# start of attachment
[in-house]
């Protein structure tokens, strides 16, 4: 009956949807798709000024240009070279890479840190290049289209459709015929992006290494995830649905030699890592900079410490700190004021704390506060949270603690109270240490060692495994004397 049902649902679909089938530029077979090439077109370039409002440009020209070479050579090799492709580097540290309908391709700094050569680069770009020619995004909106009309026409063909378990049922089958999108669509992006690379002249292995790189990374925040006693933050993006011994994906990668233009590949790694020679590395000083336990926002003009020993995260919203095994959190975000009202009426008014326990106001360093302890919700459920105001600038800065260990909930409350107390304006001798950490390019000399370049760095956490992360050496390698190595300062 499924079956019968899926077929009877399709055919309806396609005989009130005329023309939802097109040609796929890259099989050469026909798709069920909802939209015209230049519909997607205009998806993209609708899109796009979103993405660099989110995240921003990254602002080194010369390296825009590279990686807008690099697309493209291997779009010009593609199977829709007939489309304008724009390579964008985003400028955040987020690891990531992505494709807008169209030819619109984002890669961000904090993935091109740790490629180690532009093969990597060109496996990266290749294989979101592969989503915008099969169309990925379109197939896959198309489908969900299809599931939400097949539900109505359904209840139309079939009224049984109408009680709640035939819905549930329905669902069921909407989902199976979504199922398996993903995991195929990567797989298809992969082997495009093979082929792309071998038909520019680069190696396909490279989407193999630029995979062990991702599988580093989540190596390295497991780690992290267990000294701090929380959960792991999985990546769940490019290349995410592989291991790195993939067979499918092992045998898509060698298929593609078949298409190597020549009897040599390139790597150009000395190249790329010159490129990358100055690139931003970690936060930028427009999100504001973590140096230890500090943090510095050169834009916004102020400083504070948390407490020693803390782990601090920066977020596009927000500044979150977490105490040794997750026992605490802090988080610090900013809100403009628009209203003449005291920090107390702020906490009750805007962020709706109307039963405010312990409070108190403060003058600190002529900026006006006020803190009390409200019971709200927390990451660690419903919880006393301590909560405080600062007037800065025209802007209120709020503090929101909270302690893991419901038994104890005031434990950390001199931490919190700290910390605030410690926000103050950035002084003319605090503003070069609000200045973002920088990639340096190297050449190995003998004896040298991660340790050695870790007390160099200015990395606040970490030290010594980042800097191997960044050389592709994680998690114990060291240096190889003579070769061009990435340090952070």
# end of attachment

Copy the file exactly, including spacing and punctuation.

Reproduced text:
[in-house]
């Protein structure tokens, strides 16, 4: 009956949807798709000024240009070279890479840190290049289209459709015929992006290494995830649905030699890592900079410490700190004021704390506060949270603690109270240490060692495994004397 049902649902679909089938530029077979090439077109370039409002440009020209070479050579090799492709580097540290309908391709700094050569680069770009020619995004909106009309026409063909378990049922089958999108669509992006690379002249292995790189990374925040006693933050993006011994994906990668233009590949790694020679590395000083336990926002003009020993995260919203095994959190975000009202009426008014326990106001360093302890919700459920105001600038800065260990909930409350107390304006001798950490390019000399370049760095956490992360050496390698190595300062 499924079956019968899926077929009877399709055919309806396609005989009130005329023309939802097109040609796929890259099989050469026909798709069920909802939209015209230049519909997607205009998806993209609708899109796009979103993405660099989110995240921003990254602002080194010369390296825009590279990686807008690099697309493209291997779009010009593609199977829709007939489309304008724009390579964008985003400028955040987020690891990531992505494709807008169209030819619109984002890669961000904090993935091109740790490629180690532009093969990597060109496996990266290749294989979101592969989503915008099969169309990925379109197939896959198309489908969900299809599931939400097949539900109505359904209840139309079939009224049984109408009680709640035939819905549930329905669902069921909407989902199976979504199922398996993903995991195929990567797989298809992969082997495009093979082929792309071998038909520019680069190696396909490279989407193999630029995979062990991702599988580093989540190596390295497991780690992290267990000294701090929380959960792991999985990546769940490019290349995410592989291991790195993939067979499918092992045998898509060698298929593609078949298409190597020549009897040599390139790597150009000395190249790329010159490129990358100055690139931003970690936060930028427009999100504001973590140096230890500090943090510095050169834009916004102020400083504070948390407490020693803390782990601090920066977020596009927000500044979150977490105490040794997750026992605490802090988080610090900013809100403009628009209203003449005291920090107390702020906490009750805007962020709706109307039963405010312990409070108190403060003058600190002529900026006006006020803190009390409200019971709200927390990451660690419903919880006393301590909560405080600062007037800065025209802007209120709020503090929101909270302690893991419901038994104890005031434990950390001199931490919190700290910390605030410690926000103050950035002084003319605090503003070069609000200045973002920088990639340096190297050449190995003998004896040298991660340790050695870790007390160099200015990395606040970490030290010594980042800097191997960044050389592709994680998690114990060291240096190889003579070769061009990435340090952070």